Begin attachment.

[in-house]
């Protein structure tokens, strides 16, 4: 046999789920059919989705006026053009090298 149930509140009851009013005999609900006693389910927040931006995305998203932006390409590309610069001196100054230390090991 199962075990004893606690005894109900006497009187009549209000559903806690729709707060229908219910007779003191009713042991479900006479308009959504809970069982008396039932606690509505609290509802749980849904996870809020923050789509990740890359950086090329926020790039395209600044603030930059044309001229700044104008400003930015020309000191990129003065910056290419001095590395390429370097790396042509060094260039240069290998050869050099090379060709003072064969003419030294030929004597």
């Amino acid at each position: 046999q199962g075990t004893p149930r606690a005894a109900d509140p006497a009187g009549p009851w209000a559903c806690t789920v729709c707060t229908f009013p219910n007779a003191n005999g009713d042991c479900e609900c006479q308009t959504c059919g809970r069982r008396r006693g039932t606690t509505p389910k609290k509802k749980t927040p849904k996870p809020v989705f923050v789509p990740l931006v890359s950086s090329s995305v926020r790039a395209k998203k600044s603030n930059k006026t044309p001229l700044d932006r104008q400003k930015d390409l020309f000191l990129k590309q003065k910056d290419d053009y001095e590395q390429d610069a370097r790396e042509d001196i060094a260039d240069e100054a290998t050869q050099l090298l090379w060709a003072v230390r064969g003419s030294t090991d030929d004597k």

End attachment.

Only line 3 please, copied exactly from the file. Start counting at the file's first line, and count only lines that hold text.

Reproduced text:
């Amino acid at each position: 046999q199962g075990t004893p149930r606690a005894a109900d509140p006497a009187g009549p009851w209000a559903c806690t789920v729709c707060t229908f009013p219910n007779a003191n005999g009713d042991c479900e609900c006479q308009t959504c059919g809970r069982r008396r006693g039932t606690t509505p389910k609290k509802k749980t927040p849904k996870p809020v989705f923050v789509p990740l931006v890359s950086s090329s995305v926020r790039a395209k998203k600044s603030n930059k006026t044309p001229l700044d932006r104008q400003k930015d390409l020309f000191l990129k590309q003065k910056d290419d053009y001095e590395q390429d610069a370097r790396e042509d001196i060094a260039d240069e100054a290998t050869q050099l090298l090379w060709a003072v230390r064969g003419s030294t090991d030929d004597k």